Sunday, March 7, 2010

I'm a Partial Mother

I'll tell you ahead of time, this post may not flow very well. The writing may not be my best. The thoughts shared might be scattered.

But I've been holding back feelings and I realized that someone else might have those feelings too. Someone in a situation like ours. Or someone who might later experience these feelings.

It's just that sometimes I feel like a partial mother. Like I don't have the same rights as those that were blessed with their special needs children through birth. Like my thoughts and feelings aren't weighted the same. This is not something that I get from those parents, I fully recognize that these are feelings that I put on myself. None the less, they are still there...and I still feel them.

I'm sure that someday that will go away, when I've had Gumby long enough to feel confident enough that, were I to encounter criticism, I could defend myself...even if just to myself. But right now I don't have that.

I don't have the common bond over when we found out that Gumby has Down Syndrome. We didn't go through any feelings of anxiety, worry, sadness, loss of what we had imagined her life to be like before we knew. I don't have the experience of her first four years of life. I don't know when she hit her milestones and I didn't help her achieve them. I've done nothing so far to help her become the child that she is today. She is the person that she is because of someone else. Not because of our family.

This might be a petty thing to think about, I know. But I still feel it.

Sometimes I just want to say that I don't care about all the research and finding out all that I can about Down Syndrome. I know the things that are important to know for Gumby, but I don't spend that much time trying to figure out more. And quite frankly, I don't want to know what is typical for other kids and what her abilities might or might not be based on experiences of other people. All I want to know is what Gumby can do. Gumby will do what Gumby can do and it doesn't matter what people expect of her. It does however matter what I expect of her. If Handsome and I expect less of her than she is capable of, that will effect her greatly.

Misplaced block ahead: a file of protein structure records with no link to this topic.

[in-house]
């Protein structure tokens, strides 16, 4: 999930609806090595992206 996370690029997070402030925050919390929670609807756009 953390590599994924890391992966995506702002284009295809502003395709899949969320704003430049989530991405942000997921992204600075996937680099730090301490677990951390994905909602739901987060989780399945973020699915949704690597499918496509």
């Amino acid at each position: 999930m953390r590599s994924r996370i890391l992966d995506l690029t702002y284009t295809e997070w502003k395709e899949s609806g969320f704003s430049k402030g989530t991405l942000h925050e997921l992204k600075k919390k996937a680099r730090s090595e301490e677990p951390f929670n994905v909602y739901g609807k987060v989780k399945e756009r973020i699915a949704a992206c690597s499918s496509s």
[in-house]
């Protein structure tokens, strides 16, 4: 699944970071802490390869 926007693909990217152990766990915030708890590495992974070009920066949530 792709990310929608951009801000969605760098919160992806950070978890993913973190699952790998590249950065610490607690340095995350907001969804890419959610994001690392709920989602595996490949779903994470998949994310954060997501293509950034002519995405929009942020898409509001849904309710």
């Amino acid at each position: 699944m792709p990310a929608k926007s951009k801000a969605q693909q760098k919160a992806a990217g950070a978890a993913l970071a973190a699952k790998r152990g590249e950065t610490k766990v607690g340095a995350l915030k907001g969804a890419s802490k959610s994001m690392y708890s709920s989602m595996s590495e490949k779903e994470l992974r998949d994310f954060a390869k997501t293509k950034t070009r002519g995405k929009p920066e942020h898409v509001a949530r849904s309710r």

I want to say those things, but I don't. I don't say them because I'm afraid of offending someone that has been a parent in this different arena longer than I have. I'm afraid of someone being appalled by my statements and getting upset. I'm afraid of someone saying that I should do things a certain way or I shouldn't have adopted a little girl with DS, because obviously I'm clueless. Because I don't want to make anyone angry, and I don't want to hurt anyone's feelings if my opinion is different than theirs.